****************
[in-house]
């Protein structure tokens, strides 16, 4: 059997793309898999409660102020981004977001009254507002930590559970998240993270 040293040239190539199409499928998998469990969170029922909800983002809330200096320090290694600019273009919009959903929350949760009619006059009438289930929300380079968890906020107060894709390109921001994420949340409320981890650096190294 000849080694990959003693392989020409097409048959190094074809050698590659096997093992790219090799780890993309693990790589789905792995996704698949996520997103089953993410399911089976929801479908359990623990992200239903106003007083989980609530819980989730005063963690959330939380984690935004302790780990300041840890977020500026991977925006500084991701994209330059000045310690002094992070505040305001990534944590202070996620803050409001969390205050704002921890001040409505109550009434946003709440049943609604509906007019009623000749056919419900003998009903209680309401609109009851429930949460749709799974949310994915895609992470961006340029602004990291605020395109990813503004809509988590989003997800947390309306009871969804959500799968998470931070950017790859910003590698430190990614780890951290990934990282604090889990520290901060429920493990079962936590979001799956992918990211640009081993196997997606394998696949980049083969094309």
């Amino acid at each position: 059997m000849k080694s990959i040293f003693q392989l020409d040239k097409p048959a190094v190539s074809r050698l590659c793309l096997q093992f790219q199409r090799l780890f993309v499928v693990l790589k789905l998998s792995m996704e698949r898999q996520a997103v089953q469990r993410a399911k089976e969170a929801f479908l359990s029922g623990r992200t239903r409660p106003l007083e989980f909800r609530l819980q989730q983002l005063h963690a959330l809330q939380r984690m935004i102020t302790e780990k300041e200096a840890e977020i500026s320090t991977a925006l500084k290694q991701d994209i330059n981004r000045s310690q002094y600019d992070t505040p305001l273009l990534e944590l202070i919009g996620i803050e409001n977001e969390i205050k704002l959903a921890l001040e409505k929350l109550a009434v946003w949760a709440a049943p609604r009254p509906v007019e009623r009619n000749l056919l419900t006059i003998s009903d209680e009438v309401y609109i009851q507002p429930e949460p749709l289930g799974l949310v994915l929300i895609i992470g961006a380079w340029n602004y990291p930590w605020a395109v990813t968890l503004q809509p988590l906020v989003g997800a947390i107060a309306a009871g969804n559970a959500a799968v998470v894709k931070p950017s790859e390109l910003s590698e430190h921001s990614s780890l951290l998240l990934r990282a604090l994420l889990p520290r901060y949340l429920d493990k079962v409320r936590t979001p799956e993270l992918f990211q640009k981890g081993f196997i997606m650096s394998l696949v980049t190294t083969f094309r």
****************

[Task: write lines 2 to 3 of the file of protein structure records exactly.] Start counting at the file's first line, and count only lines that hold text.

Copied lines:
């Protein structure tokens, strides 16, 4: 059997793309898999409660102020981004977001009254507002930590559970998240993270 040293040239190539199409499928998998469990969170029922909800983002809330200096320090290694600019273009919009959903929350949760009619006059009438289930929300380079968890906020107060894709390109921001994420949340409320981890650096190294 000849080694990959003693392989020409097409048959190094074809050698590659096997093992790219090799780890993309693990790589789905792995996704698949996520997103089953993410399911089976929801479908359990623990992200239903106003007083989980609530819980989730005063963690959330939380984690935004302790780990300041840890977020500026991977925006500084991701994209330059000045310690002094992070505040305001990534944590202070996620803050409001969390205050704002921890001040409505109550009434946003709440049943609604509906007019009623000749056919419900003998009903209680309401609109009851429930949460749709799974949310994915895609992470961006340029602004990291605020395109990813503004809509988590989003997800947390309306009871969804959500799968998470931070950017790859910003590698430190990614780890951290990934990282604090889990520290901060429920493990079962936590979001799956992918990211640009081993196997997606394998696949980049083969094309």
């Amino acid at each position: 059997m000849k080694s990959i040293f003693q392989l020409d040239k097409p048959a190094v190539s074809r050698l590659c793309l096997q093992f790219q199409r090799l780890f993309v499928v693990l790589k789905l998998s792995m996704e698949r898999q996520a997103v089953q469990r993410a399911k089976e969170a929801f479908l359990s029922g623990r992200t239903r409660p106003l007083e989980f909800r609530l819980q989730q983002l005063h963690a959330l809330q939380r984690m935004i102020t302790e780990k300041e200096a840890e977020i500026s320090t991977a925006l500084k290694q991701d994209i330059n981004r000045s310690q002094y600019d992070t505040p305001l273009l990534e944590l202070i919009g996620i803050e409001n977001e969390i205050k704002l959903a921890l001040e409505k929350l109550a009434v946003w949760a709440a049943p609604r009254p509906v007019e009623r009619n000749l056919l419900t006059i003998s009903d209680e009438v309401y609109i009851q507002p429930e949460p749709l289930g799974l949310v994915l929300i895609i992470g961006a380079w340029n602004y990291p930590w605020a395109v990813t968890l503004q809509p988590l906020v989003g997800a947390i107060a309306a009871g969804n559970a959500a799968v998470v894709k931070p950017s790859e390109l910003s590698e430190h921001s990614s780890l951290l998240l990934r990282a604090l994420l889990p520290r901060y949340l429920d493990k079962v409320r936590t979001p799956e993270l992918f990211q640009k981890g081993f196997i997606m650096s394998l696949v980049t190294t083969f094309r």